Not only in Finland, but in other countries as well, scientists have discovered the amazing power of vitamin D supplementation in preventing Type 1 diabetes. In one such study called EURODIAB, researchers found vitamin D supplementation during infancy can significantly reduce the risk for developing Type 1 diabetes. This study was carried out in seven centers in different countries across a variety of populations in Europe.
Is there a relationship between vitamin D deficiency and development of Type 2 diabetes? The answer is yes. Life-style factors that are well known to cause Type 2 diabetes include obesity, old age and physical inactivity. It’s interesting to note that all of these factors also cause vitamin D deficiency.
Vitamin D is important for normal glucose metabolism. It acts through several mechanisms on glucose metabolism:
1. Vitamin D directly acts on insulin producing cells in the pancreas to produce more insulin.
2. Vitamin D directly acts on the muscle and fat cells to improve insulin action by reducing insulin resistance.
3. Vitamin D reduces inflammation which is commonly present in patients with Insulin Resistance Syndrome and Type 2 diabetes.
4. Vitamin D indirectly improves insulin production and it’s action by improving the level of calcium inside the cells.
Now you can understand the important role vitamin D plays in keeping blood glucose normal. Intuitively, vitamin D deficiency can lead to diabetes.
Is there any scientific evidence to link vitamin D deficiency to Type 2 diabetes? The answer is yes.
Numerous scientific studies have found vitamin D to be low in patients with Type 2 diabetes. One such remarkable study looked at the level of vitamin D, prevalence of insulin resistance and risk for Type 2 diabetes in the U.S. population. In this study, researchers concluded that people with a low level of vitamin D were at high risk for the development of insulin resistance and Type 2 diabetes.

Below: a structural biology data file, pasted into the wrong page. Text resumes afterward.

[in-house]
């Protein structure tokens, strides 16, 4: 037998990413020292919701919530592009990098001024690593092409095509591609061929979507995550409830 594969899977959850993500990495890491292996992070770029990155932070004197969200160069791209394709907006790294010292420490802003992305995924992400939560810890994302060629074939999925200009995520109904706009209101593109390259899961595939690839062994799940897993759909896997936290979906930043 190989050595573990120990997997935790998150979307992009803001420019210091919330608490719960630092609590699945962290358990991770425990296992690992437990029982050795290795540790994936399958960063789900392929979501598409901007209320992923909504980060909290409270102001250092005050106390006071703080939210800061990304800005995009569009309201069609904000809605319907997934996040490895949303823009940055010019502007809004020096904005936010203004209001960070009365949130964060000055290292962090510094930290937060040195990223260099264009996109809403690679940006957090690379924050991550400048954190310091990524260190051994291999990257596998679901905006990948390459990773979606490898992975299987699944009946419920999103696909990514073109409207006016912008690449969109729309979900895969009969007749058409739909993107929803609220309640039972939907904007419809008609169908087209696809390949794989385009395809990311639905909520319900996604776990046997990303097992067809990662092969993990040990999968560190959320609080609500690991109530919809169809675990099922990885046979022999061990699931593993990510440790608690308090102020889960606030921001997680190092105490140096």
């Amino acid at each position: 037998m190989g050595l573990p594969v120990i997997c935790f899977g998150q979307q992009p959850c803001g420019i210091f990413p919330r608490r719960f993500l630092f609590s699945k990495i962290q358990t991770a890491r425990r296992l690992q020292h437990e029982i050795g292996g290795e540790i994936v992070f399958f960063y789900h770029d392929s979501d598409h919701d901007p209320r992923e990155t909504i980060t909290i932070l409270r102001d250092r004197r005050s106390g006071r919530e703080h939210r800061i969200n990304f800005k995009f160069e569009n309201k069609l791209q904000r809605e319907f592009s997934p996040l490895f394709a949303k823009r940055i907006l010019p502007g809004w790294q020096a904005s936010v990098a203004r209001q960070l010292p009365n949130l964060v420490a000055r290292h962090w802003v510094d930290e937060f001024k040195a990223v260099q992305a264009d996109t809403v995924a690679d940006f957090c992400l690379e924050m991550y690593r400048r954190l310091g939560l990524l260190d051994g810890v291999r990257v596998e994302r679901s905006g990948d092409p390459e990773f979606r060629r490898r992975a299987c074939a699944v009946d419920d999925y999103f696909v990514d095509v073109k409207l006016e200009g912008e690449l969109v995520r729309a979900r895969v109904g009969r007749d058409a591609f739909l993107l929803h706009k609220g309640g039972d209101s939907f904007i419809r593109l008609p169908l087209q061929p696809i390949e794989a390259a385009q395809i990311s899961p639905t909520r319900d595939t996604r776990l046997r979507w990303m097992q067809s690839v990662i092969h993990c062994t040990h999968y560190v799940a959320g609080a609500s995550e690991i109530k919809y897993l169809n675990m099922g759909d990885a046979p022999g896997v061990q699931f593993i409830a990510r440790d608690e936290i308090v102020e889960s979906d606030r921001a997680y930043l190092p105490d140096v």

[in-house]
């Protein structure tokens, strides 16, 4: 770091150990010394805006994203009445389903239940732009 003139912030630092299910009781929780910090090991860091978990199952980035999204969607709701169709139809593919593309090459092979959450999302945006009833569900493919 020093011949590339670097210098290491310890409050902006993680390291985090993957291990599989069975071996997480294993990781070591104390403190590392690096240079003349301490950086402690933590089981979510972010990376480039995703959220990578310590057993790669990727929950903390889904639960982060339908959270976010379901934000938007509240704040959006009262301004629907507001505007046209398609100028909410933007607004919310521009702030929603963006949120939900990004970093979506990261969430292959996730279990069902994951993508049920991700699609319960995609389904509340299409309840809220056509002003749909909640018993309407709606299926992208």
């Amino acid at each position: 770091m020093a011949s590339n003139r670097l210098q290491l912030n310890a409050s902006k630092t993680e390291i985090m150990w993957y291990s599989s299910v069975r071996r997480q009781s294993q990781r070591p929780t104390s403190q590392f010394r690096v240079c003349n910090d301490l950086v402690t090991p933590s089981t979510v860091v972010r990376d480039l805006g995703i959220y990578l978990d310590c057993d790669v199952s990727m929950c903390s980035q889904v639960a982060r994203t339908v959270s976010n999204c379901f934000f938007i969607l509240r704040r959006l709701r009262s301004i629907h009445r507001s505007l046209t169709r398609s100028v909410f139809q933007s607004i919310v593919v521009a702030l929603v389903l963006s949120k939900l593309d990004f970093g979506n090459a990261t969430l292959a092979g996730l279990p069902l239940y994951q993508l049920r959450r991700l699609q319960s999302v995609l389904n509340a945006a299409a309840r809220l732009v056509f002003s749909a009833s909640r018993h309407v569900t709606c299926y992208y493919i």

Is there evidence to show that vitamin D can prevent the development of Type 2 diabetes? The answer is yes.
In a study from Finland, researchers collected health data in men and women from the ages of 40 to 74. None of these individual had Type 2 diabetes at the start of the study. They followed these individuals for 22 years to see the pattern of development of Type 2 diabetes. These researchers found that people who had higher level of vitamin D were less likely to develop Type 2 diabetes. Thus vitamin D appears to have a protective effect against the development of Type 2 diabetes.
In another study from the U.S., researchers found that vitamin D and calcium supplementation were able to reduce progression from pre-diabetes to diabetes. This protective effect of vitamin D was similar in magnitude to other measures which have been shown to reduce the progression from pre-diabetes to diabetes, such as a weight reducing diet, intense exercise and use of the drug, metformin.
In summary, vitamin D has the potential to prevent Type 1 as well as Type 2 diabetes. It can also prevent the devastating complications of diabetes such as heart attacks and kidney failure. Unfortunately, most diabetics continue to be low in vitamin D. Many diabetics are on a long list of expensive medications, but unfortunately, all too often, vitamin D is not included. Sadly, most physicians don’t pay attention to the important relationship between vitamin D and the health of a diabetic patient. Isn’t it time that proper vitamin D supplementation become an integral part of diabetes management?
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This article was written by Sarfraz Zaidi, MD, FACE. Dr. Zaidi specializes in Diabetes, Endocrinology and Metabolism.
Dr. Zaidi is a former assistant Clinical Professor of Medicine at UCLA and Director of the Jamila Diabetes and Endocrine Medical Center in Thousand Oaks, California.